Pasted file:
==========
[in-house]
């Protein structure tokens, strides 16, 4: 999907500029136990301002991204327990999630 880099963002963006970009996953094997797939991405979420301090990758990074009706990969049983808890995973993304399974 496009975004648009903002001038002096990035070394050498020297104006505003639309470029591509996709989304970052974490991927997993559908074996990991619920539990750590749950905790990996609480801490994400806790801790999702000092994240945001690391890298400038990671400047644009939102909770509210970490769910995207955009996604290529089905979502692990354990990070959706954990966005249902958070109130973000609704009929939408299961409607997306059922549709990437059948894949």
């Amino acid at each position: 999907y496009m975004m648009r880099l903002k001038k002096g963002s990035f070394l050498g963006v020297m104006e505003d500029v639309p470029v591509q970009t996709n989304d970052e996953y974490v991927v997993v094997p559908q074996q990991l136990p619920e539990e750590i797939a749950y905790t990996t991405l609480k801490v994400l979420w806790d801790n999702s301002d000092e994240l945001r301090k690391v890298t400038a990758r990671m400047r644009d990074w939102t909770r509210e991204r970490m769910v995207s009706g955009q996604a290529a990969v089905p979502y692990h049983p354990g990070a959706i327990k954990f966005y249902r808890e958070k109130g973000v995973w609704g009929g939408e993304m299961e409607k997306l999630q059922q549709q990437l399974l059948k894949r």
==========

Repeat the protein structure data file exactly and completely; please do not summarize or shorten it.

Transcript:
[in-house]
């Protein structure tokens, strides 16, 4: 999907500029136990301002991204327990999630 880099963002963006970009996953094997797939991405979420301090990758990074009706990969049983808890995973993304399974 496009975004648009903002001038002096990035070394050498020297104006505003639309470029591509996709989304970052974490991927997993559908074996990991619920539990750590749950905790990996609480801490994400806790801790999702000092994240945001690391890298400038990671400047644009939102909770509210970490769910995207955009996604290529089905979502692990354990990070959706954990966005249902958070109130973000609704009929939408299961409607997306059922549709990437059948894949």
């Amino acid at each position: 999907y496009m975004m648009r880099l903002k001038k002096g963002s990035f070394l050498g963006v020297m104006e505003d500029v639309p470029v591509q970009t996709n989304d970052e996953y974490v991927v997993v094997p559908q074996q990991l136990p619920e539990e750590i797939a749950y905790t990996t991405l609480k801490v994400l979420w806790d801790n999702s301002d000092e994240l945001r301090k690391v890298t400038a990758r990671m400047r644009d990074w939102t909770r509210e991204r970490m769910v995207s009706g955009q996604a290529a990969v089905p979502y692990h049983p354990g990070a959706i327990k954990f966005y249902r808890e958070k109130g973000v995973w609704g009929g939408e993304m299961e409607k997306l999630q059922q549709q990437l399974l059948k894949r």